Buying local, artisanal, and organic is one way to help change the way our food is made — but getting a real alternative production system off the ground will also take cold, hard cash.
We’ve written about the Slow Money Alliance on Grist before — it sprang up as an alternative to “fast money” and what founder Woody Tasch calls our “out-of-control capital markets.” Slow Money steers investment dollars to small food and farm businesses. And it’s no coincidence that it sounds an awful lot like Slow Food, the movement that came to life in the late 1980s in response to the rise of fast food and the breakdown of local food traditions.
But, until recently, Slow Money has been aimed at people who can write a check for $5,000 or $50,000 to finance a food or farm startup. Now the organization has made it easier for people like you and me — people who want to see big changes in the food system but don’t have big dollars — to get involved through a new fund called the Soil Trust.
Now, the regular Joes can chip in as little as $50 online to help organic farmers, butchers, and jam-makers grow, and small-scale meat processors and food hubs get off the ground. The Soil Trust is meant to democratize the world of venture capital for people without deep pockets or investment experience but who happen to care about where their food comes from.
“If you want there to be Slow Food, we have to use more than our consumer dollars,” Tasch says. “We also have to use investor dollars.”
Small food businesses need help. Some large banks have all but given up on lending to small businesses, and venture capitalists often can’t be bothered with small food companies in particular because they’re never going to see the explosive growth you might find with high-tech startups. In this world of “fast money,” small food businesses may appear as unattractive as a winter tomato.
If it weren’t for Slow Money, companies like Austin, Texas-based Greenling might not even be around. The company takes food from local organic farms and delivers to people ordering through a website. Raising capital has been a constant headache, says Greenling owner Mason Arnold.
“In seven years, I’ve had three months where I wasn’t actively fundraising … Traditional banks don’t want to touch us,” Arnold says.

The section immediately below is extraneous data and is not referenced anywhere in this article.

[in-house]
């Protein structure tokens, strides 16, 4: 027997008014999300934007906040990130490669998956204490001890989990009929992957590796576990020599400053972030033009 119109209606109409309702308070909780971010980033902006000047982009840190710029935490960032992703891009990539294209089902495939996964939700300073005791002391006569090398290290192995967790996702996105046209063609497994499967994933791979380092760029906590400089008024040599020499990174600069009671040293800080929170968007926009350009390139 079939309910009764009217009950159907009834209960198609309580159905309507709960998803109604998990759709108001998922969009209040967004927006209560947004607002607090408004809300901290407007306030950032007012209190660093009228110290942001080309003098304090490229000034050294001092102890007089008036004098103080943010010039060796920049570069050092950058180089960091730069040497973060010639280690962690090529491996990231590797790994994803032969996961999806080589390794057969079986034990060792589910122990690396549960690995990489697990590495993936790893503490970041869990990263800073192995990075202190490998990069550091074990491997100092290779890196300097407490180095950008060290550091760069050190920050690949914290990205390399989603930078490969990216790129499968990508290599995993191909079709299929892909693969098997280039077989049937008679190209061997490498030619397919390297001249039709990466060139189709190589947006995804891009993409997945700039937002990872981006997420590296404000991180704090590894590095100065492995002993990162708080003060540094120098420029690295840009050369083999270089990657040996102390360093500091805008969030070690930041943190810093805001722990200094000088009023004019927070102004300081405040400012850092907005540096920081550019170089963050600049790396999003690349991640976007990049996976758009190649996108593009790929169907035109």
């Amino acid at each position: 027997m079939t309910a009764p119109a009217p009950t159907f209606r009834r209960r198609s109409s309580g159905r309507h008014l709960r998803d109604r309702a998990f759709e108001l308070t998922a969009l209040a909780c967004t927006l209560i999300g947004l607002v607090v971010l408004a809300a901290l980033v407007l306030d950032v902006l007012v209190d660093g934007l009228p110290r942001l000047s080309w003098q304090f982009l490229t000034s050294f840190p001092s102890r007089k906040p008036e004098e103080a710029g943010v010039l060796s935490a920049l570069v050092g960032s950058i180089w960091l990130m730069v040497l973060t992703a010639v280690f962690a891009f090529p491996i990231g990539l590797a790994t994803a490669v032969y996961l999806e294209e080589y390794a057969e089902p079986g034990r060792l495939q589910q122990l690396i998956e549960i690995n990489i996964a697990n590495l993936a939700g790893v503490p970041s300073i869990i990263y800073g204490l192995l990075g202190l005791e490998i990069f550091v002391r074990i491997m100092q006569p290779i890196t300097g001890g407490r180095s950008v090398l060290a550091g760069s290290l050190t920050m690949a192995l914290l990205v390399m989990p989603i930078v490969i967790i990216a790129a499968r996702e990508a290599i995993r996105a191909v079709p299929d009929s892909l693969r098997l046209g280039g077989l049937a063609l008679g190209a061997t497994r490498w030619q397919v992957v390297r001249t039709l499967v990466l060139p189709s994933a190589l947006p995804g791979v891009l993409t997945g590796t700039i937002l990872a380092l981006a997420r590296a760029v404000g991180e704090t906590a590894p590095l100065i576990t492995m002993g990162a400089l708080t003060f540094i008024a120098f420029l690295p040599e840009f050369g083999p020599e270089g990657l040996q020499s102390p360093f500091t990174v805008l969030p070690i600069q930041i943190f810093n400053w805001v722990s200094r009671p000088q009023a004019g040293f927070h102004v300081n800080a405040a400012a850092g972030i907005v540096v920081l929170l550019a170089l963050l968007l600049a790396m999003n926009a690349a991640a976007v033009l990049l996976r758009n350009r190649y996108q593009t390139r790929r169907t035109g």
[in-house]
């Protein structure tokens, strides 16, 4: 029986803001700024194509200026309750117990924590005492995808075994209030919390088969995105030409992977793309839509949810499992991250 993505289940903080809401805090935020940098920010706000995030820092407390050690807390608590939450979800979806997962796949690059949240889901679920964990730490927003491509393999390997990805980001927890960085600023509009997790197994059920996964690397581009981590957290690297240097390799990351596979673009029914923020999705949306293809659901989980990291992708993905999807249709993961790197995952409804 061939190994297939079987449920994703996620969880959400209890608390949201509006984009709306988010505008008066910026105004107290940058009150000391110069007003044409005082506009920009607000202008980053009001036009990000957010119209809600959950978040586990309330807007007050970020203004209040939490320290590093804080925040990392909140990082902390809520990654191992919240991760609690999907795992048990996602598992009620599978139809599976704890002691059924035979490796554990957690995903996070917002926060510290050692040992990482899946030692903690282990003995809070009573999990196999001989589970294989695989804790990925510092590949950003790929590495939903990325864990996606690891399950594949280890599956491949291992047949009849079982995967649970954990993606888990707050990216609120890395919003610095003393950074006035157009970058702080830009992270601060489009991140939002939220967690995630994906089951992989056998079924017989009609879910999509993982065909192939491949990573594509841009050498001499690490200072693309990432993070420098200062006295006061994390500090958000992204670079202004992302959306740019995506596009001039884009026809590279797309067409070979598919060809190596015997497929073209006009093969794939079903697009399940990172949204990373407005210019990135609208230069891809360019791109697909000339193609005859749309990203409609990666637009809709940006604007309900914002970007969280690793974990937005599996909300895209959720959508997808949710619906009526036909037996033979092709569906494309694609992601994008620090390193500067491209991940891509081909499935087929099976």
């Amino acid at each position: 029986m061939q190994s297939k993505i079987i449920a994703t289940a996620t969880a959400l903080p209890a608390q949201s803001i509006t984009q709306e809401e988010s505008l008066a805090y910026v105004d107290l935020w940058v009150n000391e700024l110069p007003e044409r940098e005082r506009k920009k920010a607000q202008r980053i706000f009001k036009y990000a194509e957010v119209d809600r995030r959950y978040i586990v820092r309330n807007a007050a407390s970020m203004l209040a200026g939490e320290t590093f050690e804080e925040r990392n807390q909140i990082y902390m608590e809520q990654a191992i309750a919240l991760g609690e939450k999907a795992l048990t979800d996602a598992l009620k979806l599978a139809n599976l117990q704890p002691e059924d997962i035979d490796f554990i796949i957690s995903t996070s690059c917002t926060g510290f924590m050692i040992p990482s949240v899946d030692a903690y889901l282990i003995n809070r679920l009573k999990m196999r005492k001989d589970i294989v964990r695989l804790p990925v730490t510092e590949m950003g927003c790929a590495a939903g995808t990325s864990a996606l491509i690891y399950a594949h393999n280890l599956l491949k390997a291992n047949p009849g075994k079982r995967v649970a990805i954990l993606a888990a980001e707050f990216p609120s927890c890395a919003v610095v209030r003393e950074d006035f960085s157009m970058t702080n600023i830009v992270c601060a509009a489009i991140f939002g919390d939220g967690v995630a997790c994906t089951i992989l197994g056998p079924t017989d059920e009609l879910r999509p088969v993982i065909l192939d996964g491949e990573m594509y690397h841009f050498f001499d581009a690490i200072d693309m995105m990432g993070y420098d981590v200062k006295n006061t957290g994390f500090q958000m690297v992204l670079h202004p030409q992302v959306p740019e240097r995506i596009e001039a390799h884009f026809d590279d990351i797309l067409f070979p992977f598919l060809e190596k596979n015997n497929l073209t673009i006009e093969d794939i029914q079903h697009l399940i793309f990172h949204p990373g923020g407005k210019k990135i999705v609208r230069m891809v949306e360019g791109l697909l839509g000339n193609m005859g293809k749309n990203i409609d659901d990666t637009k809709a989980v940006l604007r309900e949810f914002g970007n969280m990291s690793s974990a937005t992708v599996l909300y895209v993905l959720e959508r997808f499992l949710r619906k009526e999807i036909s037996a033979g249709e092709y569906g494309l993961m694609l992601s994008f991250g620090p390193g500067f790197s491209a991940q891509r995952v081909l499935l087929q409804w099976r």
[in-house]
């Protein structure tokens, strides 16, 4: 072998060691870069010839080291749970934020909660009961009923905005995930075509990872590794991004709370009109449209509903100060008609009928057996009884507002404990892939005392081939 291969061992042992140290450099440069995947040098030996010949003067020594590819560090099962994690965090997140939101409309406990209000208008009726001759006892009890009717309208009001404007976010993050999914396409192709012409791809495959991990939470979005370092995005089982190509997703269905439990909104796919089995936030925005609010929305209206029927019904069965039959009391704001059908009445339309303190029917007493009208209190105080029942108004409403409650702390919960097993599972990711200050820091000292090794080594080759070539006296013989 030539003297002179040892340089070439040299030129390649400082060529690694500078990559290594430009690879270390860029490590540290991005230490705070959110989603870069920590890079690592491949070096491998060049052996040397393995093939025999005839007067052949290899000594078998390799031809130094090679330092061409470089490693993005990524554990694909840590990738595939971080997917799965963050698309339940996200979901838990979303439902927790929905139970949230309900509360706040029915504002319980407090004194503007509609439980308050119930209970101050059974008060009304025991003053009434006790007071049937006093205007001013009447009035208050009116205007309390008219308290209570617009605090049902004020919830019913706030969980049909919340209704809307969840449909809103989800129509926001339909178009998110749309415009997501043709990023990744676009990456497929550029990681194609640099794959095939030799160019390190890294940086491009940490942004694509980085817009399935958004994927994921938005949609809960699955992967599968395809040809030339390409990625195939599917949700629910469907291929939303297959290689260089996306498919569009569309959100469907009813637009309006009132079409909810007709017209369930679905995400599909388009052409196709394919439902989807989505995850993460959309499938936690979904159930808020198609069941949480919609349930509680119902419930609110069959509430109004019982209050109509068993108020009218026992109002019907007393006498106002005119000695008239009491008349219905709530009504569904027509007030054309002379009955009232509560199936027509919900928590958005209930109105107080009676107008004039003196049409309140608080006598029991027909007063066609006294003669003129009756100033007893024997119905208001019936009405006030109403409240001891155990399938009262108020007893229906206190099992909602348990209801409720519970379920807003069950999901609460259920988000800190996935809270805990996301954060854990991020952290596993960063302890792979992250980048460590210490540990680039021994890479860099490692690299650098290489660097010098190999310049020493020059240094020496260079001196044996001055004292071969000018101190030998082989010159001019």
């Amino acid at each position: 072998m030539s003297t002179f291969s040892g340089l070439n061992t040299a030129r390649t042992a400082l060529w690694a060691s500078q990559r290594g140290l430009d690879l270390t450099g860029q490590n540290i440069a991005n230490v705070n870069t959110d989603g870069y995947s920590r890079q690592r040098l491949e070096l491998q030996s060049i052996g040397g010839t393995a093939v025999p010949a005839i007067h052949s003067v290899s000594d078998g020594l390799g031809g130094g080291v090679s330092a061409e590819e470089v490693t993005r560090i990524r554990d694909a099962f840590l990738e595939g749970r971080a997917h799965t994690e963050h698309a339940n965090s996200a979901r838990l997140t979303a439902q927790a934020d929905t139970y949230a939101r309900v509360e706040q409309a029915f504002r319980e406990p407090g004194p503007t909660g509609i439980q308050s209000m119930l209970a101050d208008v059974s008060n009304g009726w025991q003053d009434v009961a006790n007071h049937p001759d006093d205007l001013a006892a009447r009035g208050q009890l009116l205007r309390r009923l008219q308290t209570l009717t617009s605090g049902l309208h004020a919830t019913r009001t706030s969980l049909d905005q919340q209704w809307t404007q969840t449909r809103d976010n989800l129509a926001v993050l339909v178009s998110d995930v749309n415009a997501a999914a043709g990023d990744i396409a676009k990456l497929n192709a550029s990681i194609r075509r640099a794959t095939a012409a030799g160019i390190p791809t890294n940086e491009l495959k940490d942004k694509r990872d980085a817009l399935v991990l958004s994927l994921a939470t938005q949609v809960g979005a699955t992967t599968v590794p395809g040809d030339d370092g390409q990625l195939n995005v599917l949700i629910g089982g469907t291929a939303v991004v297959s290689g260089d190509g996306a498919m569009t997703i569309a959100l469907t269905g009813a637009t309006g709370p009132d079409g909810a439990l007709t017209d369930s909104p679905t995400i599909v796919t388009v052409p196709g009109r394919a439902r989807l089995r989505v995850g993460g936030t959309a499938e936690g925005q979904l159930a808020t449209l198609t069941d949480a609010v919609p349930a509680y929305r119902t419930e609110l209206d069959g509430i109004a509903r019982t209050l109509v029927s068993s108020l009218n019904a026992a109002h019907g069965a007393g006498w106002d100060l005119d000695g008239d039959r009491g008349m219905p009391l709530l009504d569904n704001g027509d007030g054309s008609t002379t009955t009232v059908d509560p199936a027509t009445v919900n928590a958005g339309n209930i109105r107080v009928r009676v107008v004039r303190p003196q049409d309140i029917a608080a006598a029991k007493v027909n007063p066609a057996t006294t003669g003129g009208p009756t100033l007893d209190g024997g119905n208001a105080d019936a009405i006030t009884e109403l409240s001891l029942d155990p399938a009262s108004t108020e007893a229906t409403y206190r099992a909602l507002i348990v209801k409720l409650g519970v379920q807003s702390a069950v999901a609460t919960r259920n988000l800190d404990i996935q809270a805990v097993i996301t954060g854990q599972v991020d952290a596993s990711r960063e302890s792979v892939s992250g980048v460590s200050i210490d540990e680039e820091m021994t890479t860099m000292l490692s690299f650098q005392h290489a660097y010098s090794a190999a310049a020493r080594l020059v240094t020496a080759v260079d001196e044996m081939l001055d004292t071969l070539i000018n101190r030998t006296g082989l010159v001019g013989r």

So he went to the 2010 Slow Money conference and raised several hundred thousand dollars that he spent making the company’s website easier to use.
“We weren’t able to meet the demands of growth,” Arnold says. “People wanted to buy from us, but they were frustrated by our website. If we couldn’t have fixed that, I think we might have chased away more customers than we earned and we would have gone under.”
Arnold went back to the third Slow Money conference a year later and drummed up even more cash. It was used to expand to Dallas, and in a few short months, Greenling will be delivering organic food throughout Houston, a place where nearly six in 10 adults are obese. Soon he plans to expand throughout the Southeast.
“Slow Money,” Arnold says, “has been integral to the growth of this organization.”
The Slow Money Alliance already works with angel investors and foundations, which write checks for $50,000 to $500,000, and the $5,000 investors who may pull a little from their retirement accounts and attend their local Slow Money chapter meetings. Those who give to the Soil Trust, on the other hand, may never go to a meeting.
“They just say, ‘Right on, make it happen. Here’s my 50 bucks. Put it to work,’” says Tasch.
Most Soil Trust investments will be loans to small food and farm businesses, ranging from a couple thousand dollars up to a couple million. The bulk will fall into the $20,000 to $50,000 range. The Soil Trust may also offer other types of financing, such as equity investments, grants, and royalty arrangements, where a percentage of a company’s revenue is used to pay back the investment.
Tasch introduced the Soil Trust fund to the Slow Money network in October. By April, when the next Slow Money conference takes place in Boulder, Colo., he hopes the Soil Trust will have received enough donations that it can begin investing in promising food businesses spotlighted at the conference. About 30 or so small food entrepreneurs pitch their business models to investors at each national gathering.
They are companies like AgSquared, a small business in New York that raised $20,000 through Slow Money to help it create software tools that can make recordkeeping and planning easier for farmers. Or there’s Brooklyn Grange, a commercial farm that grows organic fruits and vegetables on 2.5 acres of rooftops in Brooklyn and Queens. The venture raised $25,000 through Slow Money, and began operating at a profit during its second year.
One of the group’s investment principles involves putting back into the soil what is taken out. To that end, the Soil Trust was created as a nonprofit. Investments put into the fund are considered tax-deductible donations, which are pooled together and invested in food businesses.
The model, where all returns stay within the Soil Trust, is similar to Habitat for Humanity or the Acumen Fund, which finances social entrepreneurs trying to tackle global poverty. But the Soil Trust is the only grassroots group of this type that is funded with small donations and focused exclusively on local food systems, Tasch says.
“Those funds get to be recycled, recaptured, and reinvested,” Tasch says. “So you’re really creating something that’s more about putting back, rather than taking out.”
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